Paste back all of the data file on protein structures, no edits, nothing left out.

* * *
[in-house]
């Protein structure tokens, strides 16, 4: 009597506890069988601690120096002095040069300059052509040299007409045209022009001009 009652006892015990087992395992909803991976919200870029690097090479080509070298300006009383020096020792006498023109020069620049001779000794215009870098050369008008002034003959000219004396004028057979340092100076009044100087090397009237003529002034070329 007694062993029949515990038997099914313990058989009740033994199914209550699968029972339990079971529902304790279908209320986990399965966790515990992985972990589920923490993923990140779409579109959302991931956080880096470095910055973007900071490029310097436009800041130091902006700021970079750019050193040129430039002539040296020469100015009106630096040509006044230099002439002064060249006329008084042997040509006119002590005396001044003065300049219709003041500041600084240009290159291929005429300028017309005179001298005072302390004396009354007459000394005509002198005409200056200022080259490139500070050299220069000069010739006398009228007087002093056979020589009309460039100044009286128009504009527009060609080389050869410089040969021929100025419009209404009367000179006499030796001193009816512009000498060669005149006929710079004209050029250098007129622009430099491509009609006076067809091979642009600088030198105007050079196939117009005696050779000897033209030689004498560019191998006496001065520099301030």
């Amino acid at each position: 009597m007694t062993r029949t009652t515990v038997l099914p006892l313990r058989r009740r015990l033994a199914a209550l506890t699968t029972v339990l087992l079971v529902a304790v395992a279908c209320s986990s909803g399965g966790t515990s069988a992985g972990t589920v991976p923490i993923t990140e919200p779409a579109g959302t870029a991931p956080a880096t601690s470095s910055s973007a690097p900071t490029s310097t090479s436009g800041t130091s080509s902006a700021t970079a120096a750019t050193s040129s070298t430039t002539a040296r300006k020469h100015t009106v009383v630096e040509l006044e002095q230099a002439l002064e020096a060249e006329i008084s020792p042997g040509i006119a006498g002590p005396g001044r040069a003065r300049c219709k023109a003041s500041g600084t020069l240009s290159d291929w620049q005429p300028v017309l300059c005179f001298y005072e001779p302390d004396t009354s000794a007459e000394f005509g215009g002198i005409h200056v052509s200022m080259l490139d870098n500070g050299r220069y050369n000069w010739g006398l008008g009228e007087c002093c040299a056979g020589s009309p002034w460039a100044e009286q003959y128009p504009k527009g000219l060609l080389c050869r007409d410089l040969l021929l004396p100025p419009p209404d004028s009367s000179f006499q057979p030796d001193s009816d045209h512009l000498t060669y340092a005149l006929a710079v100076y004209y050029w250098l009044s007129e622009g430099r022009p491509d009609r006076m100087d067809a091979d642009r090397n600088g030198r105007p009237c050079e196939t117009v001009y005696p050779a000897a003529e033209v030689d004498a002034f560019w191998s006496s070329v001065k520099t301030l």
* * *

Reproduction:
[in-house]
């Protein structure tokens, strides 16, 4: 009597506890069988601690120096002095040069300059052509040299007409045209022009001009 009652006892015990087992395992909803991976919200870029690097090479080509070298300006009383020096020792006498023109020069620049001779000794215009870098050369008008002034003959000219004396004028057979340092100076009044100087090397009237003529002034070329 007694062993029949515990038997099914313990058989009740033994199914209550699968029972339990079971529902304790279908209320986990399965966790515990992985972990589920923490993923990140779409579109959302991931956080880096470095910055973007900071490029310097436009800041130091902006700021970079750019050193040129430039002539040296020469100015009106630096040509006044230099002439002064060249006329008084042997040509006119002590005396001044003065300049219709003041500041600084240009290159291929005429300028017309005179001298005072302390004396009354007459000394005509002198005409200056200022080259490139500070050299220069000069010739006398009228007087002093056979020589009309460039100044009286128009504009527009060609080389050869410089040969021929100025419009209404009367000179006499030796001193009816512009000498060669005149006929710079004209050029250098007129622009430099491509009609006076067809091979642009600088030198105007050079196939117009005696050779000897033209030689004498560019191998006496001065520099301030």
């Amino acid at each position: 009597m007694t062993r029949t009652t515990v038997l099914p006892l313990r058989r009740r015990l033994a199914a209550l506890t699968t029972v339990l087992l079971v529902a304790v395992a279908c209320s986990s909803g399965g966790t515990s069988a992985g972990t589920v991976p923490i993923t990140e919200p779409a579109g959302t870029a991931p956080a880096t601690s470095s910055s973007a690097p900071t490029s310097t090479s436009g800041t130091s080509s902006a700021t970079a120096a750019t050193s040129s070298t430039t002539a040296r300006k020469h100015t009106v009383v630096e040509l006044e002095q230099a002439l002064e020096a060249e006329i008084s020792p042997g040509i006119a006498g002590p005396g001044r040069a003065r300049c219709k023109a003041s500041g600084t020069l240009s290159d291929w620049q005429p300028v017309l300059c005179f001298y005072e001779p302390d004396t009354s000794a007459e000394f005509g215009g002198i005409h200056v052509s200022m080259l490139d870098n500070g050299r220069y050369n000069w010739g006398l008008g009228e007087c002093c040299a056979g020589s009309p002034w460039a100044e009286q003959y128009p504009k527009g000219l060609l080389c050869r007409d410089l040969l021929l004396p100025p419009p209404d004028s009367s000179f006499q057979p030796d001193s009816d045209h512009l000498t060669y340092a005149l006929a710079v100076y004209y050029w250098l009044s007129e622009g430099r022009p491509d009609r006076m100087d067809a091979d642009r090397n600088g030198r105007p009237c050079e196939t117009v001009y005696p050779a000897a003529e033209v030689d004498a002034f560019w191998s006496s070329v001065k520099t301030l």